For nearly 6,000 patients with heart failure and chronic kidney disease (CKD), the use of an implantable cardioverter defibrillator (ICD) showed no mortality benefit but a higher risk of subsequent hospitalizations after covariate adjustment, researchers reported in JAMA Internal Medicine.
"The finding surprised us," lead author Nisha Bansal, MD, MAS, with the division of nephrology at University of Washington, said in a press release. "Chronic kidney disease is common in adults with heart failure and is associated with a greater risk of heart attack. However, in this observational study, we did not find a significant overall benefit from ICDs for patients with kidney disease."
Indeed, more than 5.7 million adults have heart failure and 30 percent of those have CKD, according to the authors. But while ICDs have been shown to reduce the risk of arrhythmic death in randomized trials of heart failure patients, the researchers pointed out patients with CKD are underrepresented in those studies.
“Because ICD placement carries risks and is expensive, a better understanding of how best to use this therapy in high-risk subgroups such as patients with CKD is critical,” they wrote.
Bansal and coauthors studied 5,877 adults with CKD and heart failure with a left ventricular ejection fraction of 40 percent or less. Among the study population—68.9 percent men; mean age 72.9—1,556 received an ICD and 4,321 didn’t.
After adjusting for demographics, comorbidities and medication use, the researchers noted a 4 percent decrease in all-cause death in the ICD group, but the difference didn’t reach statistical significance. However, over the average follow-up of 3.1 years, all-cause hospitalizations were 25 percent higher in the ICD group and heart failure-related hospitalizations were 49 percent higher.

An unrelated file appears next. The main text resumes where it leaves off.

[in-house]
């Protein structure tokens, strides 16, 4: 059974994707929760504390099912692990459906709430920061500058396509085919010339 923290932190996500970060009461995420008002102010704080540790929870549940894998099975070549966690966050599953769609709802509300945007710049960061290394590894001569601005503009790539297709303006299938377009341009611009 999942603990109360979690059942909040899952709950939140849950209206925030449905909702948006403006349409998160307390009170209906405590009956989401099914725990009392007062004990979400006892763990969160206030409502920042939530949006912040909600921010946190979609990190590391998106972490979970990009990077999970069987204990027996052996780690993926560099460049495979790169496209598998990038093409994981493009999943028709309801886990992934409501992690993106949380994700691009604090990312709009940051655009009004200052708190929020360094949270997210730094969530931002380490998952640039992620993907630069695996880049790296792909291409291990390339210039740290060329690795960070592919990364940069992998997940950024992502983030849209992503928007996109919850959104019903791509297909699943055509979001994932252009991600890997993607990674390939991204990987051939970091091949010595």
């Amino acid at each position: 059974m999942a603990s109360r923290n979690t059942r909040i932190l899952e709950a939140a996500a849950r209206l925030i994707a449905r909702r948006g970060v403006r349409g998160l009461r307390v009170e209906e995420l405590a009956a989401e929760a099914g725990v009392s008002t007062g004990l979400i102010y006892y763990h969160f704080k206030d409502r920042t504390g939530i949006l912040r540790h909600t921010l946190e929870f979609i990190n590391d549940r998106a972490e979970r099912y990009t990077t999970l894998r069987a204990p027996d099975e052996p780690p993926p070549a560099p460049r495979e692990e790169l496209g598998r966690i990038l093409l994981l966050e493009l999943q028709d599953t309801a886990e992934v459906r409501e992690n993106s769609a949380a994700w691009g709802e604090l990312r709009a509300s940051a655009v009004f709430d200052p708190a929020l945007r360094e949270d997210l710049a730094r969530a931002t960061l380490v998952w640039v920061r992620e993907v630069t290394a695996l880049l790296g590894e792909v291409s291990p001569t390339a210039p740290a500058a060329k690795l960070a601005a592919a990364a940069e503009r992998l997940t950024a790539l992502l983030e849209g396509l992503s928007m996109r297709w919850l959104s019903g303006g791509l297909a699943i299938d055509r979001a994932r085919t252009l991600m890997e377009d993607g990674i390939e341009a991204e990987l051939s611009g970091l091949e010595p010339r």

“Hospitalizations are an important outcome to patients as a quality of life measure and pose substantial economic burdens to the health care system,” the researchers wrote. “Patients with CKD are known to have a disproportionate burden of hospitalizations and recurrent hospitalizations even without placement of cardiac devices.”
Bansal et al. said their findings could help guide clinical decision-making when it comes time consider ICDs in patients with heart failure and CKD—particularly because there is a lack of sizable, randomized trials evaluating ICD use in this population.
The authors noted their patients largely had moderate stages of CKD, so the findings may not be generalizable to patients with other severities. In addition, they couldn’t determine the causality of their endpoints, suggesting the need for a future randomized trial.